During these first two weeks, departments at my school are supposed to hold meetings for tenure track folks to give them basic information.  This may be led by the chair or by someone from whatever tenuring committee there is.  These meetings are really important.  Done well, they're invaluable.  But try not to panic even if it's not super helpful.

In my department, we have a tenure plan document which lays out in pretty specific ways what we consider in making reappointment and tenure decisions.  We give each new faculty member a copy, and go over the relevant parts.  We also explain our review process. 

Some schools will be more, some less explicit about this stuff.  If you can get fairly explicit information, then take it seriously.  It's worse, usually, if you can't get explicit information.  In that case, you can ask other people who've gone through the process recently to see what they did and ask how it went.  This is WAY harder at smaller schools where fewer people go through the process.  It's also way harder at schools where TT faculty don't really expect to get tenure.

At any rate, you still need to be aware that there are criteria (more or less explicit) for gaining tenure, and that you need to figure them out and meet or exceed them to get tenure.  The good news is that you don't have to do that all in one year.  At my school, we pretty much figure that the first year is for teaching and research, and give folks a pass on service stuff as much as we can.  In the second year, we add in service and advising.

I was part of a departmental review team this past year for a small department, and we felt that their tenure/review process wasn't clear enough, and recommended some changes.  So I know that at my own school, while I feel my department's processes are pretty clear, it's not true in every department.  One of the scary things was that the TT faculty all seemed to have different ideas about what was required for tenure, and didn't seem to realize how different their ideas were until our team asked them in a group meeting.

My concern is that if the department or school is small, and has traditionally tenured straight white men, and you're not a straight white man, then you may need to figure out the hidden rules to get tenure.  It's not necessarily that the department is hiring people thinking that it's going to use them up and spit them out, but that even a department of folks who try to be decent can unwittingly make things a lot more difficult for people not like them.

Similarly, if you're at a school where there's a desire to move things more towards researching, then the tenure requirements for new faculty may be a lot tougher than for older faculty.  Hopefully, schools that do that do so with some awareness and do provide extra support for new faculty research.  But if not, then you have to be aware and on top of things if you want to get tenured there.  (And you also may have to dance across the minefield of resentment or nastiness from older faculty.)

Pro tip:  Make yourself a physical file folder or two.  Put your updated CV in there, copies of your syllabi and course assignments.  Any time you get a note from a student thanking you for whatever, put a copy in there.  When you get any sort of review stuff, put a copy in there.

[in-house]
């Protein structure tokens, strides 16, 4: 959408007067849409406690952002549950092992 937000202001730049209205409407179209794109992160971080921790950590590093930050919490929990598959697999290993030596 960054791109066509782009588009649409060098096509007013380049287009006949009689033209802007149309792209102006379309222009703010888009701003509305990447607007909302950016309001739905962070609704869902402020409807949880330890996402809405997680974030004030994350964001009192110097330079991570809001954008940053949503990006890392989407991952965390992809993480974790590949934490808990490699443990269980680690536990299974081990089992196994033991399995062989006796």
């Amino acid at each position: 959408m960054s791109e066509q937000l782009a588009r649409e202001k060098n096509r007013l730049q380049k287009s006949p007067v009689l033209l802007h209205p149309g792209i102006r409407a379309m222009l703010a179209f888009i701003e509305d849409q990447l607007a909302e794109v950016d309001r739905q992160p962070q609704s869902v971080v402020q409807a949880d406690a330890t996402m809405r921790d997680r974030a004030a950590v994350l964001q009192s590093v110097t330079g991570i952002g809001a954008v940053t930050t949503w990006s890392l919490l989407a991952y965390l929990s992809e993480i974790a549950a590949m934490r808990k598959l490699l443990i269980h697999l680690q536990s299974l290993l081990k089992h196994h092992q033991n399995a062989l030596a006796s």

When you do special stuff (say for a community library or whatever), put the thank you letter in there.  (If you don't get a thank you letter, ask for one.)  (And if someone does a class visit for you or something special, drop them a thank you note and CC the chair.) 

These files will give you the beginnings of your review portfolio and will help you remember all the stuff you need to add to your CV and such.

This sort of thing is on my mind a lot right now because I'll be chairing our department tenure/review committee this year, and I really want to do a good job.  So I have a request, too:  If you have ideas about what would have helped you succeed as a new faculty member, or what you've seen tenure/review committees do that was absolutely superb (or was horrid), then I'd like to ask for your input and learn from you.

Edited to add:  I see to do this every few years.  Here's what I had to say way back when (2006).

Saturday, June 01, 2013

Job Search: Last Thoughts

I thought I'd give one last thought to our job searches last year.  And then I thought that I should make a list of those posts.

March 10: Job Search: The Watch and Wait
Feb 24: Job Search: Win
Feb 17: Job Search: Polish
Feb 14: Job Search: Questions for the Campus Visit
Feb 10: Job Search: Meal Times
Jan 31: Job Search: The Job Talk
Jan 29: Job Search: The Teaching Demo
Jan 15: Job Search: The Wait
Dec 13: Job Search: Other Thoughts on Interviews
Dec 12: Job Search: Practice!
Dec 3: Job Search: What Not to Say
Nov 30: Job Search: Advice from an Admin Friend
Nov 28: Job Search: What I'd Like our Candidates to Know
Nov 20: Job Search: A Disabilities Question
Nov 17: Job Search: Interview Questions
Nov 15: Job Search: Focusing

Nov 4: Application Advice
Nov 3: Another Application Thing
Nov 2: Reading Applications  (I guess I repeat myself sometimes.)
Oct 20: Reading Applications 
Oct 16: Thoughts from the Other Side of the Job Market

I hope the posts are useful a bit to folks preparing to go on the market or on the market.

For folks who got jobs, there's a lot to do to get ready for a new beginning.  For those who are going on the market again, there's the job of getting ready again, updating, revising, and such.  And for those who've decided to do something else, then there's a lot to do there, too.

And then there are those of us who are continuing along in whatever we're doing.  And still, there's a lot to do.

A final note: the searches I was involved in have all either made hires or declared themselves failed.  Some of those may be reauthorized next year.  Of the hires I was more involved in, I'm really pleased with the new folks who will be joining us.  They're going to be superb additions to our community, and I look forward to working with them and learning from them.

I'll be heading back to another teaching writing workshop week after next, and meanwhile, there's the Criterium du Dauphine to look forward to!